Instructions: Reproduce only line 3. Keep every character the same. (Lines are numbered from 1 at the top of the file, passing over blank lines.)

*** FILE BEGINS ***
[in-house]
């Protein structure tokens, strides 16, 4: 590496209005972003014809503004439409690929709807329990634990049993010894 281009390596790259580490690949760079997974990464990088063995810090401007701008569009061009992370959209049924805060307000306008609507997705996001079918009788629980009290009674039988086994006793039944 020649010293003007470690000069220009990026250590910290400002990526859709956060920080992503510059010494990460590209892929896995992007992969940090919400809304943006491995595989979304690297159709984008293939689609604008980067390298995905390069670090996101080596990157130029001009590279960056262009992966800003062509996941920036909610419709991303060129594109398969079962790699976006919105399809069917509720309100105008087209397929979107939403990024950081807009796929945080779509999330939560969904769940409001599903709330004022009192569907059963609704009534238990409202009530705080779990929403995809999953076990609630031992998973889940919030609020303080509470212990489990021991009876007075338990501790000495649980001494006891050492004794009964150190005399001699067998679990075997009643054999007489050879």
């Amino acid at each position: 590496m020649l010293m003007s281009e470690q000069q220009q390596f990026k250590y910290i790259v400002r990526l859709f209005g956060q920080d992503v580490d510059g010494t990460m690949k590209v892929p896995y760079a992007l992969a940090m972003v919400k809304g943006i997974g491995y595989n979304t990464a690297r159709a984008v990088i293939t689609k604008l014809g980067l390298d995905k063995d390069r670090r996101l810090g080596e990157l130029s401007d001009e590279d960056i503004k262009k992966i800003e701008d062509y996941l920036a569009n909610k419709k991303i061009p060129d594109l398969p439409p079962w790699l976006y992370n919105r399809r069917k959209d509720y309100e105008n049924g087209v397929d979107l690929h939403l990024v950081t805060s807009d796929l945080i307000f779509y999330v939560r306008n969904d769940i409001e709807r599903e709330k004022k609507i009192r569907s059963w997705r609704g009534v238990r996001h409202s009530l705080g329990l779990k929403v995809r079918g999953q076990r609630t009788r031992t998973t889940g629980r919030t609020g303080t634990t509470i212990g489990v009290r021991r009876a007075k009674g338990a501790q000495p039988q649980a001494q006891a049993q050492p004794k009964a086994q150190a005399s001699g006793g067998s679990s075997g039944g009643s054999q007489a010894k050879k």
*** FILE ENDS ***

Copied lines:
């Amino acid at each position: 590496m020649l010293m003007s281009e470690q000069q220009q390596f990026k250590y910290i790259v400002r990526l859709f209005g956060q920080d992503v580490d510059g010494t990460m690949k590209v892929p896995y760079a992007l992969a940090m972003v919400k809304g943006i997974g491995y595989n979304t990464a690297r159709a984008v990088i293939t689609k604008l014809g980067l390298d995905k063995d390069r670090r996101l810090g080596e990157l130029s401007d001009e590279d960056i503004k262009k992966i800003e701008d062509y996941l920036a569009n909610k419709k991303i061009p060129d594109l398969p439409p079962w790699l976006y992370n919105r399809r069917k959209d509720y309100e105008n049924g087209v397929d979107l690929h939403l990024v950081t805060s807009d796929l945080i307000f779509y999330v939560r306008n969904d769940i409001e709807r599903e709330k004022k609507i009192r569907s059963w997705r609704g009534v238990r996001h409202s009530l705080g329990l779990k929403v995809r079918g999953q076990r609630t009788r031992t998973t889940g629980r919030t609020g303080t634990t509470i212990g489990v009290r021991r009876a007075k009674g338990a501790q000495p039988q649980a001494q006891a049993q050492p004794k009964a086994q150190a005399s001699g006793g067998s679990s075997g039944g009643s054999q007489a010894k050879k």